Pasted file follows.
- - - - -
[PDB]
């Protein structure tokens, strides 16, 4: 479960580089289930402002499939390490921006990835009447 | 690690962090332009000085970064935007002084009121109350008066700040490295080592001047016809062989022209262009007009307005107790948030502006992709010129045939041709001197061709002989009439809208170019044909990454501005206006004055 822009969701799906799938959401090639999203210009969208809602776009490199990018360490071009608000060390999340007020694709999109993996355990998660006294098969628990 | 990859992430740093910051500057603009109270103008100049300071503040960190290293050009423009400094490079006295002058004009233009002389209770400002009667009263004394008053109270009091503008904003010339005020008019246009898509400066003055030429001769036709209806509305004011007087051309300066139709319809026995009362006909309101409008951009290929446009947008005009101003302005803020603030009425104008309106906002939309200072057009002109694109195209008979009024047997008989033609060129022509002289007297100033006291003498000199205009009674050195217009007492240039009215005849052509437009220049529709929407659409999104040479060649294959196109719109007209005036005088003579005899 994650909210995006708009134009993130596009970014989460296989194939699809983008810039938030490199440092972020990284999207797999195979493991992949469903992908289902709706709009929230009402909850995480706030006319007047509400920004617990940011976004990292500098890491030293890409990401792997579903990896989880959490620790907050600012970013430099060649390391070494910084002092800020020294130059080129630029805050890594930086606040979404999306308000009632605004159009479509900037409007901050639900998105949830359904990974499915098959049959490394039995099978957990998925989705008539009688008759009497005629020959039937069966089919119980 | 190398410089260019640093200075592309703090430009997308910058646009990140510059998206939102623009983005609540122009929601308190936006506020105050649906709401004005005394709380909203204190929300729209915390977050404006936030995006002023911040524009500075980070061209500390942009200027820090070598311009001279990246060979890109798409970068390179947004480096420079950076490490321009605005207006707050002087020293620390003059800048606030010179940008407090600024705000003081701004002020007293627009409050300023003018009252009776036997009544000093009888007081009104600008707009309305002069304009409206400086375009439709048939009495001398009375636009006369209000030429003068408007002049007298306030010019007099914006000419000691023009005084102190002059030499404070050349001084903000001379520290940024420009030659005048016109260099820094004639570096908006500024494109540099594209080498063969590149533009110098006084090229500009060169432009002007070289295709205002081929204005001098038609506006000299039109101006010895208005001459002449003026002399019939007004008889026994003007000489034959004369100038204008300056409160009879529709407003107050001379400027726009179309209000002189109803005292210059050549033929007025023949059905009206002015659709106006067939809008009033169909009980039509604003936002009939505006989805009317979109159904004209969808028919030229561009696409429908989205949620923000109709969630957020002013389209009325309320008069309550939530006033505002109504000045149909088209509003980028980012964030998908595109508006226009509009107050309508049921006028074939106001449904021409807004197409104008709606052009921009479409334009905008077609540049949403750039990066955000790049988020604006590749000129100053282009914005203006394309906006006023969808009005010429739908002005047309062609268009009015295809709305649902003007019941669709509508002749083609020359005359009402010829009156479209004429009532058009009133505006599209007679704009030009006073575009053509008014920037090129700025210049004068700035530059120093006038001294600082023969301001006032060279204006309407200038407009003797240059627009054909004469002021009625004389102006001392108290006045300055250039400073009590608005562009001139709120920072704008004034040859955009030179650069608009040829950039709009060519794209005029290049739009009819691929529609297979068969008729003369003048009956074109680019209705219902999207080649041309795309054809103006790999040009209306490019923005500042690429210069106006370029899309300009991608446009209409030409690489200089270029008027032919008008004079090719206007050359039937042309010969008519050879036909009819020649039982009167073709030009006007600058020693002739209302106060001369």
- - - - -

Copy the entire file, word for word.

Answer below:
[PDB]
């Protein structure tokens, strides 16, 4: 479960580089289930402002499939390490921006990835009447 | 690690962090332009000085970064935007002084009121109350008066700040490295080592001047016809062989022209262009007009307005107790948030502006992709010129045939041709001197061709002989009439809208170019044909990454501005206006004055 822009969701799906799938959401090639999203210009969208809602776009490199990018360490071009608000060390999340007020694709999109993996355990998660006294098969628990 | 990859992430740093910051500057603009109270103008100049300071503040960190290293050009423009400094490079006295002058004009233009002389209770400002009667009263004394008053109270009091503008904003010339005020008019246009898509400066003055030429001769036709209806509305004011007087051309300066139709319809026995009362006909309101409008951009290929446009947008005009101003302005803020603030009425104008309106906002939309200072057009002109694109195209008979009024047997008989033609060129022509002289007297100033006291003498000199205009009674050195217009007492240039009215005849052509437009220049529709929407659409999104040479060649294959196109719109007209005036005088003579005899 994650909210995006708009134009993130596009970014989460296989194939699809983008810039938030490199440092972020990284999207797999195979493991992949469903992908289902709706709009929230009402909850995480706030006319007047509400920004617990940011976004990292500098890491030293890409990401792997579903990896989880959490620790907050600012970013430099060649390391070494910084002092800020020294130059080129630029805050890594930086606040979404999306308000009632605004159009479509900037409007901050639900998105949830359904990974499915098959049959490394039995099978957990998925989705008539009688008759009497005629020959039937069966089919119980 | 190398410089260019640093200075592309703090430009997308910058646009990140510059998206939102623009983005609540122009929601308190936006506020105050649906709401004005005394709380909203204190929300729209915390977050404006936030995006002023911040524009500075980070061209500390942009200027820090070598311009001279990246060979890109798409970068390179947004480096420079950076490490321009605005207006707050002087020293620390003059800048606030010179940008407090600024705000003081701004002020007293627009409050300023003018009252009776036997009544000093009888007081009104600008707009309305002069304009409206400086375009439709048939009495001398009375636009006369209000030429003068408007002049007298306030010019007099914006000419000691023009005084102190002059030499404070050349001084903000001379520290940024420009030659005048016109260099820094004639570096908006500024494109540099594209080498063969590149533009110098006084090229500009060169432009002007070289295709205002081929204005001098038609506006000299039109101006010895208005001459002449003026002399019939007004008889026994003007000489034959004369100038204008300056409160009879529709407003107050001379400027726009179309209000002189109803005292210059050549033929007025023949059905009206002015659709106006067939809008009033169909009980039509604003936002009939505006989805009317979109159904004209969808028919030229561009696409429908989205949620923000109709969630957020002013389209009325309320008069309550939530006033505002109504000045149909088209509003980028980012964030998908595109508006226009509009107050309508049921006028074939106001449904021409807004197409104008709606052009921009479409334009905008077609540049949403750039990066955000790049988020604006590749000129100053282009914005203006394309906006006023969808009005010429739908002005047309062609268009009015295809709305649902003007019941669709509508002749083609020359005359009402010829009156479209004429009532058009009133505006599209007679704009030009006073575009053509008014920037090129700025210049004068700035530059120093006038001294600082023969301001006032060279204006309407200038407009003797240059627009054909004469002021009625004389102006001392108290006045300055250039400073009590608005562009001139709120920072704008004034040859955009030179650069608009040829950039709009060519794209005029290049739009009819691929529609297979068969008729003369003048009956074109680019209705219902999207080649041309795309054809103006790999040009209306490019923005500042690429210069106006370029899309300009991608446009209409030409690489200089270029008027032919008008004079090719206007050359039937042309010969008519050879036909009819020649039982009167073709030009006007600058020693002739209302106060001369």